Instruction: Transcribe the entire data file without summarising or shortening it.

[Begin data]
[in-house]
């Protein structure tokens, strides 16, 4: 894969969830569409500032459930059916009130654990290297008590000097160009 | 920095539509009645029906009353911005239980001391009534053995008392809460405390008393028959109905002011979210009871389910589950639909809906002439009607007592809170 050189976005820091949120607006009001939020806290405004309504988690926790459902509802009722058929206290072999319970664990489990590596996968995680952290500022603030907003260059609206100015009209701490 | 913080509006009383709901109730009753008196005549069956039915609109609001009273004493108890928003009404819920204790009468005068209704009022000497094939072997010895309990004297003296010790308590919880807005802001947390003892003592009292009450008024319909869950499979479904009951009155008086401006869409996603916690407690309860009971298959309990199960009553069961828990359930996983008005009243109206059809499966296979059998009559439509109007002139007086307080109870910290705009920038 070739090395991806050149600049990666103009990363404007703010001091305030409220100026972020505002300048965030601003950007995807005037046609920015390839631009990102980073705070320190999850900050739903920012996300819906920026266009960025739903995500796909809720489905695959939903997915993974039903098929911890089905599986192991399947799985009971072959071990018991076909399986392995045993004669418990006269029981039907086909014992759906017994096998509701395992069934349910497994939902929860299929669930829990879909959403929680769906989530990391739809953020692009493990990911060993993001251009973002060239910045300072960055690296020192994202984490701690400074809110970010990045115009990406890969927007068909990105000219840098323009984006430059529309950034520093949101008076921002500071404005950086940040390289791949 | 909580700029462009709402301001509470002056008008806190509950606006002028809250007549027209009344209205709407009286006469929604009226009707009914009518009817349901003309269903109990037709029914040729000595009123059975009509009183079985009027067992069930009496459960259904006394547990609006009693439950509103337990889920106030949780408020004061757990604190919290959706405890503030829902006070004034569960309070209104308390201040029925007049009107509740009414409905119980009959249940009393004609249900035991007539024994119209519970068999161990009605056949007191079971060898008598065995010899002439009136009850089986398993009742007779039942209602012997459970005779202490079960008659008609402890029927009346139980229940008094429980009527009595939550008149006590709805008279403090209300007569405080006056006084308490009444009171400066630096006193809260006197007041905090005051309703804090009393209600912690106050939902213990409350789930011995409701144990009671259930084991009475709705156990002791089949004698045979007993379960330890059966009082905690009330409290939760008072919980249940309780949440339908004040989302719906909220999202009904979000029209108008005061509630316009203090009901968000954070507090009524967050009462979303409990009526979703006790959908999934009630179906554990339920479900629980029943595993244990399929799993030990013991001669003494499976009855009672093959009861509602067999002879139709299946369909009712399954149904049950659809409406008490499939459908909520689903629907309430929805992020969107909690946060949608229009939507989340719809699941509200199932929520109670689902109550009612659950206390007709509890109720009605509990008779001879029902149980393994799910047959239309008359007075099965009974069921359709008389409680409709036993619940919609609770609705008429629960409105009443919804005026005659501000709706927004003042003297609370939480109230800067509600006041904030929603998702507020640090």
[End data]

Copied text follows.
[in-house]
């Protein structure tokens, strides 16, 4: 894969969830569409500032459930059916009130654990290297008590000097160009 | 920095539509009645029906009353911005239980001391009534053995008392809460405390008393028959109905002011979210009871389910589950639909809906002439009607007592809170 050189976005820091949120607006009001939020806290405004309504988690926790459902509802009722058929206290072999319970664990489990590596996968995680952290500022603030907003260059609206100015009209701490 | 913080509006009383709901109730009753008196005549069956039915609109609001009273004493108890928003009404819920204790009468005068209704009022000497094939072997010895309990004297003296010790308590919880807005802001947390003892003592009292009450008024319909869950499979479904009951009155008086401006869409996603916690407690309860009971298959309990199960009553069961828990359930996983008005009243109206059809499966296979059998009559439509109007002139007086307080109870910290705009920038 070739090395991806050149600049990666103009990363404007703010001091305030409220100026972020505002300048965030601003950007995807005037046609920015390839631009990102980073705070320190999850900050739903920012996300819906920026266009960025739903995500796909809720489905695959939903997915993974039903098929911890089905599986192991399947799985009971072959071990018991076909399986392995045993004669418990006269029981039907086909014992759906017994096998509701395992069934349910497994939902929860299929669930829990879909959403929680769906989530990391739809953020692009493990990911060993993001251009973002060239910045300072960055690296020192994202984490701690400074809110970010990045115009990406890969927007068909990105000219840098323009984006430059529309950034520093949101008076921002500071404005950086940040390289791949 | 909580700029462009709402301001509470002056008008806190509950606006002028809250007549027209009344209205709407009286006469929604009226009707009914009518009817349901003309269903109990037709029914040729000595009123059975009509009183079985009027067992069930009496459960259904006394547990609006009693439950509103337990889920106030949780408020004061757990604190919290959706405890503030829902006070004034569960309070209104308390201040029925007049009107509740009414409905119980009959249940009393004609249900035991007539024994119209519970068999161990009605056949007191079971060898008598065995010899002439009136009850089986398993009742007779039942209602012997459970005779202490079960008659008609402890029927009346139980229940008094429980009527009595939550008149006590709805008279403090209300007569405080006056006084308490009444009171400066630096006193809260006197007041905090005051309703804090009393209600912690106050939902213990409350789930011995409701144990009671259930084991009475709705156990002791089949004698045979007993379960330890059966009082905690009330409290939760008072919980249940309780949440339908004040989302719906909220999202009904979000029209108008005061509630316009203090009901968000954070507090009524967050009462979303409990009526979703006790959908999934009630179906554990339920479900629980029943595993244990399929799993030990013991001669003494499976009855009672093959009861509602067999002879139709299946369909009712399954149904049950659809409406008490499939459908909520689903629907309430929805992020969107909690946060949608229009939507989340719809699941509200199932929520109670689902109550009612659950206390007709509890109720009605509990008779001879029902149980393994799910047959239309008359007075099965009974069921359709008389409680409709036993619940919609609770609705008429629960409105009443919804005026005659501000709706927004003042003297609370939480109230800067509600006041904030929603998702507020640090």